A radical overhaul of hospital accident and emergency departments is urgently needed to cope with rising demand for care and continuing shortage of skilled staff, the Audit Commission says today.
In a hard-hitting report which details a developing national crisis in casualty provision, the commission says "high-quality" patient care is under threat. It warns that "the deficiencies described in this report require priority attention if public confidence is to be retained in the ability of the NHS to meet what are seen as basic needs".
The report outlines measures that will bring immediate improvement, including broadening the role of nurses to treat and discharge patients, and appointing a senior manager to deal with patients who end up waiting on trolleys. It warns, however, that a fundamental change in A&E provision is the only long-term solution.
Most A&E departments have too few doctors to cope with new attendances which have risen by about a third since 1980, the report says. This leaves many patients treated by inexperienced and unsupervised doctors, particularly at weekends when many departments are staffed solely by newly qualified juniors. Nationally, more than 40 per cent more "middle- grade" doctors and 25 per cent more juniors are needed at a cost of about pounds 17m.
Waiting times, the root of most patients' complaints, vary markedly; at one hospital 95 per cent of new patients were seen within an hour while at another the figure was 32 per cent. At one hospital, 84 per cent of admitted patients reached a bed within an hour, but at another the figure was only 2 per cent.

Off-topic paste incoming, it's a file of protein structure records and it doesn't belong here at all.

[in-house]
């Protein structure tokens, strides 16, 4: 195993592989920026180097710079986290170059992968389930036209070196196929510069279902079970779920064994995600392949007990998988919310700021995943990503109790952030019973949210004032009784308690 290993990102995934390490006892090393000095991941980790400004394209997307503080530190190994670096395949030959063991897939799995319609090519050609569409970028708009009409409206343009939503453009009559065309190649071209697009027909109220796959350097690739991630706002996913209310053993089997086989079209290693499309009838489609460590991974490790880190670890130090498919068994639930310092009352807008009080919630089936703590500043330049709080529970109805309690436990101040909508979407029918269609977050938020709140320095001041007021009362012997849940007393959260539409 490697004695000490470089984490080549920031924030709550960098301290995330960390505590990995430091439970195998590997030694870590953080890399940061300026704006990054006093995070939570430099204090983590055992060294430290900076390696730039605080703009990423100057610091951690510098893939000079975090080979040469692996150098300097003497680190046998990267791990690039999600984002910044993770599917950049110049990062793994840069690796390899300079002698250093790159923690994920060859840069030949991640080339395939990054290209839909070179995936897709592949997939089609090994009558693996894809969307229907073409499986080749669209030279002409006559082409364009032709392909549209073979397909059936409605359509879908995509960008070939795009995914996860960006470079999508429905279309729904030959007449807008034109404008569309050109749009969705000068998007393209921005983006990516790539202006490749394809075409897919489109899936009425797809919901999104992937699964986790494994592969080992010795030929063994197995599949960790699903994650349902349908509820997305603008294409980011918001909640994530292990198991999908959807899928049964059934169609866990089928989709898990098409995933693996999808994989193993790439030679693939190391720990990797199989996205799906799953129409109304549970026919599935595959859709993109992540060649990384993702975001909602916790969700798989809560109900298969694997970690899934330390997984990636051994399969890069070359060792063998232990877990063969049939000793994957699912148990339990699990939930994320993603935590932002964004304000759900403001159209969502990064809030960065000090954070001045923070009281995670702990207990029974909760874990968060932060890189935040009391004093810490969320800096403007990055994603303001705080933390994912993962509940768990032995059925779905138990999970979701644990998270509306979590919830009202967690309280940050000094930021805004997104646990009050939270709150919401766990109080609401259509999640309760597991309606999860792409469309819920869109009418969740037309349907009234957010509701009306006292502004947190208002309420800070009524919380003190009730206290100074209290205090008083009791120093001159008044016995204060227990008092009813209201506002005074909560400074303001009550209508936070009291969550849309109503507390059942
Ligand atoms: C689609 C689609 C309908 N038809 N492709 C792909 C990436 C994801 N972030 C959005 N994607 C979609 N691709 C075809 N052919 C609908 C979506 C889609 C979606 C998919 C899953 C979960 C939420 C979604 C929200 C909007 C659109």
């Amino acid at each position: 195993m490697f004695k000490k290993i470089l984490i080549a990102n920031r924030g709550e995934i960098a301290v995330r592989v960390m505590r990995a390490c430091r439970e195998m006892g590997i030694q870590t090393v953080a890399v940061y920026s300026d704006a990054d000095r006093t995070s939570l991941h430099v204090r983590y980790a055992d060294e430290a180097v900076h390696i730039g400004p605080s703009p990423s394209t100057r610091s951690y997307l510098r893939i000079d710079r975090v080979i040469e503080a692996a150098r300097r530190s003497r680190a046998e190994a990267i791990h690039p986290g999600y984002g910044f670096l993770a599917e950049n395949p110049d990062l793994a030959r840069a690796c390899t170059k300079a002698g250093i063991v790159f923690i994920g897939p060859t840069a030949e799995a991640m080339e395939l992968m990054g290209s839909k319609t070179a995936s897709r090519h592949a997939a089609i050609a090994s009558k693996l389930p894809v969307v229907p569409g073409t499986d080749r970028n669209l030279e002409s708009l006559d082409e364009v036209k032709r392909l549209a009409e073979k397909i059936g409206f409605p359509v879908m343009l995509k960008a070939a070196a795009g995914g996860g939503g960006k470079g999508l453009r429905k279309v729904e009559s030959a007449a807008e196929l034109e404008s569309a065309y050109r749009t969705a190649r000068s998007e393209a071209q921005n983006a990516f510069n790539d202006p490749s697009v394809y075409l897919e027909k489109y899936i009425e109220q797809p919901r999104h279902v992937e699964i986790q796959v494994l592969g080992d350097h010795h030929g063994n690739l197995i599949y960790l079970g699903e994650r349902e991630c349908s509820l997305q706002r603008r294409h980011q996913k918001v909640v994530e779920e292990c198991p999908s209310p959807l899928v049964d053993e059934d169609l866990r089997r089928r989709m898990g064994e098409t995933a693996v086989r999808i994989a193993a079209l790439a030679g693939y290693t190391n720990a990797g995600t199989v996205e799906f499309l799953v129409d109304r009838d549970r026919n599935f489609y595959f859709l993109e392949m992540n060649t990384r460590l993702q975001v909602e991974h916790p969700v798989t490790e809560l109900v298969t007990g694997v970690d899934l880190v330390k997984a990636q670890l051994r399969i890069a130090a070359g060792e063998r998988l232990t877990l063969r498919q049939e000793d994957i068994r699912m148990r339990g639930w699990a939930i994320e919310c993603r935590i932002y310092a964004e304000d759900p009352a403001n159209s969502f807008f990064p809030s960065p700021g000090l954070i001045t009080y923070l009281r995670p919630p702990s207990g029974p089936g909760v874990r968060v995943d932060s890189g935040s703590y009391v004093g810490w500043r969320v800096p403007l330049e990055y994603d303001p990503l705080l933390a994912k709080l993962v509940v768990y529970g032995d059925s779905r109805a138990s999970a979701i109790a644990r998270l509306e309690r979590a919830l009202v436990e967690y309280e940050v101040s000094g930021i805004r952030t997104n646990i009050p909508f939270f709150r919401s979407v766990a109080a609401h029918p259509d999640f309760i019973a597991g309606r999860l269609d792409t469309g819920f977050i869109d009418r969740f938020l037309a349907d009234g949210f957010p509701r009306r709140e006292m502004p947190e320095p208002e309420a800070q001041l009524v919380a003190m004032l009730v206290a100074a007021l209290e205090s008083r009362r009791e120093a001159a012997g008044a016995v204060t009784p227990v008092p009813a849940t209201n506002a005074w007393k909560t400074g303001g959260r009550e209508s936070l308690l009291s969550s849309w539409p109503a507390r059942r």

The report criticises departments which have the best Patient's Charter rating for prompt initial assessment of patients, claiming they are often the slowest in treating and discharging them. Stephen Dorrell, the Secretary of State for Health, who last week unveiled new measures to improve emergency and intensive care, has promised another charter to deal specifically with this point.
The report also highlights "congestion" caused by the rising number of acutely sick patients referred by their GPs for emergency admission via A&E. "This is stretching A&E staff resources and causing major delays and problems for other patients," the report says.
More worryingly, some hospitals receiving critically ill patients by emergency ambulance say they do not have the necessary services and expertise, such as intensive care and anaesthesia, available on a 24-hour basis.
The commission concludes that, ultimately, a "reconfiguration" of services is needed, starting with a review of all small A&E departments where there is good access to alternative facilities within 10 miles.
t By Accident or Design: Improving A&E Services in England and Wales; HMSO; pounds 15.